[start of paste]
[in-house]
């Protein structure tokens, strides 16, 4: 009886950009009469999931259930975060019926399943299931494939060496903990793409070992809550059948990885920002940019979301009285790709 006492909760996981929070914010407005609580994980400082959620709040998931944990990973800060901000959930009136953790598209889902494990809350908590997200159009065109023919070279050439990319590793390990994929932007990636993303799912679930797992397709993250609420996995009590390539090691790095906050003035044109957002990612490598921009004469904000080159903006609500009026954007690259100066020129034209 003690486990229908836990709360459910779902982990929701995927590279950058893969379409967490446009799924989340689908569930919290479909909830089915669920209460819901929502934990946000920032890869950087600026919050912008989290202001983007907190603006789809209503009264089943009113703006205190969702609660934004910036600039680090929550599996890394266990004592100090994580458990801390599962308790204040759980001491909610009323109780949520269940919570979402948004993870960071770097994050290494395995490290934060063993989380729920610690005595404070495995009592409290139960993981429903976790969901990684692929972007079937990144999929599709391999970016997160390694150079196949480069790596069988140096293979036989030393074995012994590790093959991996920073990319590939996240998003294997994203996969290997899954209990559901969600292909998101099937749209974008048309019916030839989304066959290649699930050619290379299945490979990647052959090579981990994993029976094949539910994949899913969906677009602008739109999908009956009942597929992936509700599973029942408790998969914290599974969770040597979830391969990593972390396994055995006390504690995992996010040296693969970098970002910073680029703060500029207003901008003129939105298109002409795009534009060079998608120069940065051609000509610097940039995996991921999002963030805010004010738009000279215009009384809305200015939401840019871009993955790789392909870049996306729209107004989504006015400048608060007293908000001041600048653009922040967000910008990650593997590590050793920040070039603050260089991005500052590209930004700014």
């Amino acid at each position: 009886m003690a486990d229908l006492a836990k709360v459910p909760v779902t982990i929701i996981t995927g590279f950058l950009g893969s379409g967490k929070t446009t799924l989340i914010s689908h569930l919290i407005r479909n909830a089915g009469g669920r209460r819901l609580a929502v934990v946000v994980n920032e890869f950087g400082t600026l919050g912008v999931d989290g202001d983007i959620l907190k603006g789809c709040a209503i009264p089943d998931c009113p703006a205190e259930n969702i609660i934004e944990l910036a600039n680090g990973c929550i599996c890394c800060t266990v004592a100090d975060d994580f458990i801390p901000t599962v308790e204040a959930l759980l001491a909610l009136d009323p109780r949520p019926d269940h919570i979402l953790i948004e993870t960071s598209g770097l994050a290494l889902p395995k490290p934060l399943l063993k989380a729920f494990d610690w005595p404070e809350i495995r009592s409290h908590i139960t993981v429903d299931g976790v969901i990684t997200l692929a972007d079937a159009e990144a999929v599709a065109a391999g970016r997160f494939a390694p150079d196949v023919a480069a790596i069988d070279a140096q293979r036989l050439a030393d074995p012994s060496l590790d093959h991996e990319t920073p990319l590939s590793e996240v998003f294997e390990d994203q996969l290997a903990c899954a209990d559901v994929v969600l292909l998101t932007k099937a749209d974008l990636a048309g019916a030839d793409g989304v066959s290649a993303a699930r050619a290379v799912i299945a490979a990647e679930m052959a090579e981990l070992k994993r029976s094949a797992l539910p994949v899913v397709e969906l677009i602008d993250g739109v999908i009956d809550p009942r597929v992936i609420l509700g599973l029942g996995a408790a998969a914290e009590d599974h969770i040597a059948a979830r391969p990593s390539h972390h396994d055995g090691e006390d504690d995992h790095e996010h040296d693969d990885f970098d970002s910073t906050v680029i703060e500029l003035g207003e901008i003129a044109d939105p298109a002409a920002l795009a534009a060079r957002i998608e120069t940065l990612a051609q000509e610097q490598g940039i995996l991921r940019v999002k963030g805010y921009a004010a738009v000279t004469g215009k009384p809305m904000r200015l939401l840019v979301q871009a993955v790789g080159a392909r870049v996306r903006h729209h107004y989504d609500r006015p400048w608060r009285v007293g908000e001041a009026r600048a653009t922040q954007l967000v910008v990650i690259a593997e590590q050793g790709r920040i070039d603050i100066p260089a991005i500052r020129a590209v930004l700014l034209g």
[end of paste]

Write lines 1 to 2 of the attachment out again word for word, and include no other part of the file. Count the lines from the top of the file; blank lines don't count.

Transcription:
[in-house]
């Protein structure tokens, strides 16, 4: 009886950009009469999931259930975060019926399943299931494939060496903990793409070992809550059948990885920002940019979301009285790709 006492909760996981929070914010407005609580994980400082959620709040998931944990990973800060901000959930009136953790598209889902494990809350908590997200159009065109023919070279050439990319590793390990994929932007990636993303799912679930797992397709993250609420996995009590390539090691790095906050003035044109957002990612490598921009004469904000080159903006609500009026954007690259100066020129034209 003690486990229908836990709360459910779902982990929701995927590279950058893969379409967490446009799924989340689908569930919290479909909830089915669920209460819901929502934990946000920032890869950087600026919050912008989290202001983007907190603006789809209503009264089943009113703006205190969702609660934004910036600039680090929550599996890394266990004592100090994580458990801390599962308790204040759980001491909610009323109780949520269940919570979402948004993870960071770097994050290494395995490290934060063993989380729920610690005595404070495995009592409290139960993981429903976790969901990684692929972007079937990144999929599709391999970016997160390694150079196949480069790596069988140096293979036989030393074995012994590790093959991996920073990319590939996240998003294997994203996969290997899954209990559901969600292909998101099937749209974008048309019916030839989304066959290649699930050619290379299945490979990647052959090579981990994993029976094949539910994949899913969906677009602008739109999908009956009942597929992936509700599973029942408790998969914290599974969770040597979830391969990593972390396994055995006390504690995992996010040296693969970098970002910073680029703060500029207003901008003129939105298109002409795009534009060079998608120069940065051609000509610097940039995996991921999002963030805010004010738009000279215009009384809305200015939401840019871009993955790789392909870049996306729209107004989504006015400048608060007293908000001041600048653009922040967000910008990650593997590590050793920040070039603050260089991005500052590209930004700014």